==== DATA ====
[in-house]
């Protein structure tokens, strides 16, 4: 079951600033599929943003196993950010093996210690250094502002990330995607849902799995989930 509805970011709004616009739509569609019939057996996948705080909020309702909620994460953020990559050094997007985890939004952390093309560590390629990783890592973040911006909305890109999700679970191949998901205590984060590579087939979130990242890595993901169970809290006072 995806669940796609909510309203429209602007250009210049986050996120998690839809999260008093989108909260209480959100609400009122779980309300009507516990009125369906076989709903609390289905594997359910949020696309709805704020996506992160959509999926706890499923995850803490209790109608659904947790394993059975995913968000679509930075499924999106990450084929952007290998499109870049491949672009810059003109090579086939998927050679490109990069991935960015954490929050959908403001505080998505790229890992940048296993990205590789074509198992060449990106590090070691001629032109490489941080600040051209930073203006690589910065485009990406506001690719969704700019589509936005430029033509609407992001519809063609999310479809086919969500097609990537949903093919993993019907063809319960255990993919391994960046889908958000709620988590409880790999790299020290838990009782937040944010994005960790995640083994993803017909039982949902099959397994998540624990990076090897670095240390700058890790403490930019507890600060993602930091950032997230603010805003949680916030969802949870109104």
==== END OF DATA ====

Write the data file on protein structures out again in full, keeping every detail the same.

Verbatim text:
[in-house]
């Protein structure tokens, strides 16, 4: 079951600033599929943003196993950010093996210690250094502002990330995607849902799995989930 509805970011709004616009739509569609019939057996996948705080909020309702909620994460953020990559050094997007985890939004952390093309560590390629990783890592973040911006909305890109999700679970191949998901205590984060590579087939979130990242890595993901169970809290006072 995806669940796609909510309203429209602007250009210049986050996120998690839809999260008093989108909260209480959100609400009122779980309300009507516990009125369906076989709903609390289905594997359910949020696309709805704020996506992160959509999926706890499923995850803490209790109608659904947790394993059975995913968000679509930075499924999106990450084929952007290998499109870049491949672009810059003109090579086939998927050679490109990069991935960015954490929050959908403001505080998505790229890992940048296993990205590789074509198992060449990106590090070691001629032109490489941080600040051209930073203006690589910065485009990406506001690719969704700019589509936005430029033509609407992001519809063609999310479809086919969500097609990537949903093919993993019907063809319960255990993919391994960046889908958000709620988590409880790999790299020290838990009782937040944010994005960790995640083994993803017909039982949902099959397994998540624990990076090897670095240390700058890790403490930019507890600060993602930091950032997230603010805003949680916030969802949870109104």